And I began to grow my own business, Brickworks, learning as I went. Nan was more than happy to share her own knowledge and wisdom, and was brimming with suggestions on how to manage this, where to promote that. (Sometimes I followed her advice, sometimes I didn't.) I tested and passed for AQS appraisal certification, and began writing a column for McCall's Quilting that continued, in some ways, the newsletters I'd done for Quilts & Other Comforts. The work for QHL died down, as I began writing more for other clients on a variety of subjects. The appraising led to judging opportunities. 

Nan and Bill remained fairly steady on their course, keeping the shop open and holding regular conferences. They did restoration for various clients, sold a lot of feedsacks to Japanese clients, and Nan grew her appraising business, which she was doing before I became an appraiser, too. She was brilliant at analyzing old quilts and fabrics, and taught me much about recognizing them by their smell, dyes and surface feel. She talked about stitching: 'Black piecing thread is a hallmark of Indiana and Ohio quilts,' she said. (And was often right.)

My own teaching and appraising duties took me out on the road, and I did not see Nan and Bill as often...though I generally stopped there at least once annually for many years, if only to play with fabric and catch up on our lives. Sometimes I taught for a conference. Nan kept on, though I think the heart of her enthusiasm dulled somewhat after Bill's death. She still taught and appraised, but more of her energy went into her work for the Tri-Faith Initiative. 

She first met me as a 'greenie' and learning -- and in some ways, Nan retained her "Boss" approach to me for the rest of her life. But she was also warm, funny and generous with both her time and her knowledge. I spent many an evening, after each conference, analyzing and planning for the next one -- strategies that I still use today. 

Nan was a fellow appraiser, teacher and judge, mentor, advisor, restorer, Crazy quilt-lover...and friend. I will never forget her.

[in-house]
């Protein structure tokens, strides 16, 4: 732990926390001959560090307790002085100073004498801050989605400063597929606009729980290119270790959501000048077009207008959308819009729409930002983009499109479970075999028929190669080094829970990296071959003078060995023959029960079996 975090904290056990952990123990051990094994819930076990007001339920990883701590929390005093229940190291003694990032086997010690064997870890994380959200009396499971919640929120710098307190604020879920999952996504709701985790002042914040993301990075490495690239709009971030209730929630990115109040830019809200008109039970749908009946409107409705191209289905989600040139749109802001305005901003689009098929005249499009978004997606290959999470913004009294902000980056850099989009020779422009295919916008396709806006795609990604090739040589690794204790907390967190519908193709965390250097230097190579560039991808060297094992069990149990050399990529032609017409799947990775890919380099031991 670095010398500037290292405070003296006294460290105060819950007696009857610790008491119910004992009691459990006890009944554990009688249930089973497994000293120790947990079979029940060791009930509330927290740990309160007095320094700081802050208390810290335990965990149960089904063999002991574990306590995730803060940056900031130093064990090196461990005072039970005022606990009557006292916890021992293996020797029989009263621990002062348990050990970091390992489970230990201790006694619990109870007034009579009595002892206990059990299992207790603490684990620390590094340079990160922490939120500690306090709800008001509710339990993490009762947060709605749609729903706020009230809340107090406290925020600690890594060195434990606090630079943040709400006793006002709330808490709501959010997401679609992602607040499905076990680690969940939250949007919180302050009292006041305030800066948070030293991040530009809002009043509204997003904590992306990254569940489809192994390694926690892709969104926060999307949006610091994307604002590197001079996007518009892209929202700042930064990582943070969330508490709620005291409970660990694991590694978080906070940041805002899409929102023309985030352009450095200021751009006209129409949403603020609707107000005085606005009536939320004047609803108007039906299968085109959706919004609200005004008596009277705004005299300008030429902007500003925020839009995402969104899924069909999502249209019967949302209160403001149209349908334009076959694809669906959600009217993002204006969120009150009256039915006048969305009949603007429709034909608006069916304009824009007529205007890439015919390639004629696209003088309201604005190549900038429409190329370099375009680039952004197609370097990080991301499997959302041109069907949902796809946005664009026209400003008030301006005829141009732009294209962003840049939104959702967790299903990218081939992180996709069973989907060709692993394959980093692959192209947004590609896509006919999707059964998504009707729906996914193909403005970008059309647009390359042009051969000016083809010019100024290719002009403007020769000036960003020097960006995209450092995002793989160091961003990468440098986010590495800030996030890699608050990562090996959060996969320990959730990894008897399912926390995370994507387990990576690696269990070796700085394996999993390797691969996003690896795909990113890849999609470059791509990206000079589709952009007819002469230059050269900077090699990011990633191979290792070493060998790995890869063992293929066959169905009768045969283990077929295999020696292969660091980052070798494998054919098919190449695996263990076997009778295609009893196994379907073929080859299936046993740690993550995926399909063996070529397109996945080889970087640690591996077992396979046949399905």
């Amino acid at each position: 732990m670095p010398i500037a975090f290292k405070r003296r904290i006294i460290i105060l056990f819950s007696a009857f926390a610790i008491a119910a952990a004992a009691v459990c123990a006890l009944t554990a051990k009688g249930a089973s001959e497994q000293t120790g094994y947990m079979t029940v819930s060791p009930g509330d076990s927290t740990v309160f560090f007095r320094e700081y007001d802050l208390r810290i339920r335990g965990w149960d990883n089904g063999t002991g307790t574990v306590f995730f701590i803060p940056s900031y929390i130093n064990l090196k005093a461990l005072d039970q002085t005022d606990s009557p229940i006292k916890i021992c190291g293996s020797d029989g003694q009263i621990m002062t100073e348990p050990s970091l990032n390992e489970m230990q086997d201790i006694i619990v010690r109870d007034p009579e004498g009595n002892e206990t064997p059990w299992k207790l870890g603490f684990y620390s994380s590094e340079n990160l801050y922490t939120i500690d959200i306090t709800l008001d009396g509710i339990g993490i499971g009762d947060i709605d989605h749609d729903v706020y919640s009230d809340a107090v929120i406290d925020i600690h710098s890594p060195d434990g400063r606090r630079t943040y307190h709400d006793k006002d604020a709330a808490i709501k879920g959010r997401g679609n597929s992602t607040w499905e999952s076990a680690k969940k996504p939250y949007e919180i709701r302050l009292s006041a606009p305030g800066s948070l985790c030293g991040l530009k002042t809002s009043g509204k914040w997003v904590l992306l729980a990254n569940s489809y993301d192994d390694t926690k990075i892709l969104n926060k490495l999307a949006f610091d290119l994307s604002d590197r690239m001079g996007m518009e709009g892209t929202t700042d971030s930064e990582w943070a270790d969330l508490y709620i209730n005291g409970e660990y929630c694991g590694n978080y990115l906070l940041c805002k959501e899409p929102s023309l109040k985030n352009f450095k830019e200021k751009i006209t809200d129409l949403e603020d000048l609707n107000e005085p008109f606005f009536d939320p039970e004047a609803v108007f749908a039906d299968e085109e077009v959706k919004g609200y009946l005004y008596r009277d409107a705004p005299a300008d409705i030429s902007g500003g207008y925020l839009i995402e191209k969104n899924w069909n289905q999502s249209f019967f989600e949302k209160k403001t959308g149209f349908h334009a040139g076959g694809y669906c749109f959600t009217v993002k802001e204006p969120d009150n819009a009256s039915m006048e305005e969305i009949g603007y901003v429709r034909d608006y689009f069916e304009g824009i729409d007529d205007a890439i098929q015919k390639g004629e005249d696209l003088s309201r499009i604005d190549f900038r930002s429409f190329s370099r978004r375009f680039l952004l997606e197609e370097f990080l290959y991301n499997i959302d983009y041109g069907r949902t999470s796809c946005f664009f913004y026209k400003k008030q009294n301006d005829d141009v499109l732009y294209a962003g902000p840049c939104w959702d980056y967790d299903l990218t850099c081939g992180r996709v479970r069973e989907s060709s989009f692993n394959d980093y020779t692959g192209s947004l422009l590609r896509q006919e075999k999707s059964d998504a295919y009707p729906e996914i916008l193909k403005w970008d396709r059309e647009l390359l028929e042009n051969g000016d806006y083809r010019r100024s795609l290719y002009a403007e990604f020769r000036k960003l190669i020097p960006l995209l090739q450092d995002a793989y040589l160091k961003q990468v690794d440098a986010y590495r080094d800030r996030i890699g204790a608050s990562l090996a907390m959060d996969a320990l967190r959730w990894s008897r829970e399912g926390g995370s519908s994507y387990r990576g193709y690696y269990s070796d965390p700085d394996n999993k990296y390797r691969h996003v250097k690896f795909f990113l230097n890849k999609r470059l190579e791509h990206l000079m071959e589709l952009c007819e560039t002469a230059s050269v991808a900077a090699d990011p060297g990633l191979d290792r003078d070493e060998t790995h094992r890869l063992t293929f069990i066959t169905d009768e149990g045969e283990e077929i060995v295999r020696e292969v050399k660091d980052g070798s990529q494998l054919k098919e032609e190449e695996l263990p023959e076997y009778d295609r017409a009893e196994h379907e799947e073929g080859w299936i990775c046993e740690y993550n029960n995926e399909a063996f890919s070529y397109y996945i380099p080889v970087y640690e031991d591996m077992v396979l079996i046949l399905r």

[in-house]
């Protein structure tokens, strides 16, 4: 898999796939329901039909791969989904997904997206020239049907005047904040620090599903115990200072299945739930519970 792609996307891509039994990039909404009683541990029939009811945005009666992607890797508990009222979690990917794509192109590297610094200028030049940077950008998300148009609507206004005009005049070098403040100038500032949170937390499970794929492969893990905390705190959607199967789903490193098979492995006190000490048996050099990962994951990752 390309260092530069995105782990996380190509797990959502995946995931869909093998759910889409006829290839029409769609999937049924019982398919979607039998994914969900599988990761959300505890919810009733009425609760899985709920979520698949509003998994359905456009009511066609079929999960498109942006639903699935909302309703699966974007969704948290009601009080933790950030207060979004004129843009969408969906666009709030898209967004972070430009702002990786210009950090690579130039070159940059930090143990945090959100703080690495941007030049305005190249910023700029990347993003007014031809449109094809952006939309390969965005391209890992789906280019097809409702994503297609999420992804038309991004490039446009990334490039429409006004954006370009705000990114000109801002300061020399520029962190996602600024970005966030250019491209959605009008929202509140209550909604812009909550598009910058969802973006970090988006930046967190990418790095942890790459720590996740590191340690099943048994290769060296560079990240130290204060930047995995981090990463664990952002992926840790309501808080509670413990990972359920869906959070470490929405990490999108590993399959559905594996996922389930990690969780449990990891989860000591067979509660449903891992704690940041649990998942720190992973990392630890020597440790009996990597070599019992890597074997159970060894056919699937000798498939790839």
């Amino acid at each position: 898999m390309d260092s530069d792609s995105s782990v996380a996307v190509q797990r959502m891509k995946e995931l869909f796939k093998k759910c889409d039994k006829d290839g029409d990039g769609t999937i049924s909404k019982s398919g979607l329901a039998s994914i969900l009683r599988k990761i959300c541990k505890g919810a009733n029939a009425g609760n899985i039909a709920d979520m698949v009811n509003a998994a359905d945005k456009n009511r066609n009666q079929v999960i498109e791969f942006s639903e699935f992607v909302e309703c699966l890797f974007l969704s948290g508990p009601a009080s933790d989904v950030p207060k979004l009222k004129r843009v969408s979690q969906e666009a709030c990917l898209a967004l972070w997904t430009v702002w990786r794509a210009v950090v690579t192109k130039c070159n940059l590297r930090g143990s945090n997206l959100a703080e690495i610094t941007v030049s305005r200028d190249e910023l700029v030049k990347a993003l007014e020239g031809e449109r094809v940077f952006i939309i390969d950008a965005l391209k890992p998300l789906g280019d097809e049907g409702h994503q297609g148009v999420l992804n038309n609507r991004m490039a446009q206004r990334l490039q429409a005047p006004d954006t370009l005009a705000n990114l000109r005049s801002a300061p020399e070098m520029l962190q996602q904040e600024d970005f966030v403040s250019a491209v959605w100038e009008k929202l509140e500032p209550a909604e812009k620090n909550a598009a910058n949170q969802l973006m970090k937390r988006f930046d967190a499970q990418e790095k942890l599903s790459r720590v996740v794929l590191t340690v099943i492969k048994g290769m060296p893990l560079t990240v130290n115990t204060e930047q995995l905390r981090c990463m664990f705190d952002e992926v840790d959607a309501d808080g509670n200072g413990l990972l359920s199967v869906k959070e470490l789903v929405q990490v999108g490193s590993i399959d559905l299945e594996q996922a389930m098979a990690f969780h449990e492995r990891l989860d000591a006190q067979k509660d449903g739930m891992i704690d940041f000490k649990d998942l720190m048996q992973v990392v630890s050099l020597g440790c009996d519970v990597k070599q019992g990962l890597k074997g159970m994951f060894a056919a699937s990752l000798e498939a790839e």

Her obituary is below... but seems somewhat bland, for the larger-than-life personality she actually was.

Her memorial serivce is Sept. 15, in Omaha -- if you knew her too, and can attend, I know her family will appreciate it. (I have a gig to take care of, with another soon after -- and won't be able to.) 

You can send a card to the church (see the obituary)...or leave a comment on Nancy's Facebook page, which is still up. 

She influenced many people, particularly those who loved, studied and helped restore old quilts.

She will be greatly missed.

Interfaith advocate Nancy Kirk died on September 28th. She was preceded in death by husband William “Bill” Kirk (2003). Survived by son Ben, his partner Jeremy; daughter Jessica; and sister Kathy Timmins.
Born in New York City, Ms. Kirk completed high school in Dallas, TX, held an MA from the University of Illinois at Springfield, and held a BA from Antioch College. She was also a Certified Fundraising Executive, a graduate of Leadership Omaha, and active as a community volunteer.
Kirk moved to Omaha in 1975 to develop arts programs at the State Penitentiary and theatre programs with the Nebraska and Iowa Schools for the Deaf. She also served as Associate Director at The Nebraska Arts Council and the Metropolitan Arts Council in Omaha. While at Metro Arts, she won the national Dawson Arts Management Award for her book Lobbying for the Arts.
Kirk was also known as an expert in antique quilts, fabrics and quilt restoration. She started The Kirk Collection with her late husband in 1987 and continued to manage its website until her death. 
An author and speaker, she wrote hundreds of articles, produced DVDs on the art of quilt restoration and authored several books, including Taking Care of Grandma’s Quilt and Collecting Antique Quilts.
Recently, Ms. Kirk served as the first Executive Director of The Tri-Faith Initiative, a unique project to build a campus with a synagogue, a Christian Church, a mosque and an interfaith center in Omaha, NE.
Memorial service 11AM Saturday, Sept. 15th at St. Andrews Episcopal Church, 925 84th St Omaha, NE 68114. 


Pam Pampe said...

I am so sad to hear this. When I went to the Ouilt Restoration Conference in Albany, I knew I had found a family that shared my love of old fabrics, old quilts and how to fix them up. Nancy was a mentor for me as a new appraiser. I miss her presence in our fabric world.

Cindy Brick said...

I know you're not the only one who feels this way, Pam... it's sad to see these great ones go. But then, in some ways, we need to step forward to take their place -- particularly in influencing younger quilters and collectors.

Where are the teachers and appraisers that are going to replace US?

Thanks for writing, friend.